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Clin Infect Dis. 2017 Apr 1;64(7):947-955. doi: 10.1093/cid/cix023.

Diagnostic Performance of Tuberculosis-Specific IgG Antibody Profiles in Patients with Presumptive Tuberculosis from Two Continents.

Author information

1
FIND, Geneva, Switzerland.
2
Section of Paediatrics, Imperial College London, United Kingdom.
3
Natural and Medical Sciences Institute at the University of Tübingen, Reutlingen, Germany.
4
MBio Diagnostics Inc., Boulder, Colorado.
5
Department of Philosophy, Carnegie Mellon University, Pittsburgh, Pennsylvania.
6
Lionex GmbH, Braunschweig, Germany.
7
Statens Serum Institut, Copenhagen, Denmark.
8
Public Health Research Institute, Rutgers New Jersey Medical School, New Brunswick.

Abstract

Background:

Development of rapid diagnostic tests for tuberculosis is a global priority. A whole proteome screen identified Mycobacterium tuberculosis antigens associated with serological responses in tuberculosis patients. We used World Health Organization (WHO) target product profile (TPP) criteria for a detection test and triage test to evaluate these antigens.

Methods:

Consecutive patients presenting to microscopy centers and district hospitals in Peru and to outpatient clinics at a tuberculosis reference center in Vietnam were recruited. We tested blood samples from 755 HIV-uninfected adults with presumptive pulmonary tuberculosis to measure IgG antibody responses to 57 M. tuberculosis antigens using a field-based multiplexed serological assay and a 132-antigen bead-based reference assay. We evaluated single antigen performance and models of all possible 3-antigen combinations and multiantigen combinations.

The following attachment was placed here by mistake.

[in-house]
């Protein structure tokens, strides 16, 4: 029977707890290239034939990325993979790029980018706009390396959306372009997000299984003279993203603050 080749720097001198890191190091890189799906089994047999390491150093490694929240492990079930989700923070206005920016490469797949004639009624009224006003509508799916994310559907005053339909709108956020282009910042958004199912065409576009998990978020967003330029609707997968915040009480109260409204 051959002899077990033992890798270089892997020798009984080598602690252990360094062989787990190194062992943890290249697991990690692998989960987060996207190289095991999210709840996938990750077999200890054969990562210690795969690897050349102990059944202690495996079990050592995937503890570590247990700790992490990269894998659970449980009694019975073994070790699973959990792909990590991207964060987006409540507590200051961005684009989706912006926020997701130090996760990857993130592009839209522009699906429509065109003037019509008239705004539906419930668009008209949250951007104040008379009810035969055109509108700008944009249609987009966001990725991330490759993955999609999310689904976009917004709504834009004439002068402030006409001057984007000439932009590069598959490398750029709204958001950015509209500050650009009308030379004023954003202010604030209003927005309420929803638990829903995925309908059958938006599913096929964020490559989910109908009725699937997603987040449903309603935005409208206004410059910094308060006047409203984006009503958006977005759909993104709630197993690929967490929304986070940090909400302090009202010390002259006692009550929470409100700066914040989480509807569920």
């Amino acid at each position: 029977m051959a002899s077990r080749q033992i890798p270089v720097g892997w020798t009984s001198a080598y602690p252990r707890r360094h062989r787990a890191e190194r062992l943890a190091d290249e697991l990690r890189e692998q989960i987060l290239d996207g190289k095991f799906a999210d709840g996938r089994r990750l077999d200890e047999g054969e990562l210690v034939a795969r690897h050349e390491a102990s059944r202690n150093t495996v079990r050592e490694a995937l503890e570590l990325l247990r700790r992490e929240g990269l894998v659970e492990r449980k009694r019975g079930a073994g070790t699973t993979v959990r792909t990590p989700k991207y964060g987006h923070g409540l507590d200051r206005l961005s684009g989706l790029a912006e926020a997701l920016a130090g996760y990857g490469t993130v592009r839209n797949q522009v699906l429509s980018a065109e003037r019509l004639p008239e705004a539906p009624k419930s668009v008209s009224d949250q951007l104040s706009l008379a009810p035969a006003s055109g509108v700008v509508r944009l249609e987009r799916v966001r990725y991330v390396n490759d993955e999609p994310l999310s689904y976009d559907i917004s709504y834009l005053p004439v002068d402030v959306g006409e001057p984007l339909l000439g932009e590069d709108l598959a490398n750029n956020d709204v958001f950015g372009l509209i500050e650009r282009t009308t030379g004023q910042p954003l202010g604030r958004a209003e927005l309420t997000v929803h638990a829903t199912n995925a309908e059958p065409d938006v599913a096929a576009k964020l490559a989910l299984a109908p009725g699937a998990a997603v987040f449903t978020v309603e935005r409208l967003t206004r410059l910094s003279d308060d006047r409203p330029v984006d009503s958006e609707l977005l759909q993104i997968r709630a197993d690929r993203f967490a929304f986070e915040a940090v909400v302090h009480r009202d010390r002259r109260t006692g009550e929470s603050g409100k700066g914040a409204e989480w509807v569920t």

Results:

Three-antigen and multiantigen models performed similarly and were superior to single antigens. With specificity set at 90% for a detection test, the best sensitivity of a 3-antigen model was 35% (95% confidence interval [CI], 31-40). With sensitivity set at 85% for a triage test, the specificity of the best 3-antigen model was 34% (95% CI, 29-40). The reference assay also did not meet study targets. Antigen performance differed significantly between the study sites for 7/22 of the best-performing antigens.

Conclusions:

Although M. tuberculosis antigens were recognized by the IgG response during tuberculosis, no single antigen or multiantigen set performance approached WHO TPP criteria for clinical utility among HIV-uninfected adults with presumed tuberculosis in high-volume, urban settings in tuberculosis-endemic countries.

KEYWORDS:

antibodies; biomarkers; diagnosis; serologic tests; tuberculosis

PMID:
28362937
PMCID:
PMC5848306
DOI:
10.1093/cid/cix023
[Indexed for MEDLINE]
Free PMC Article

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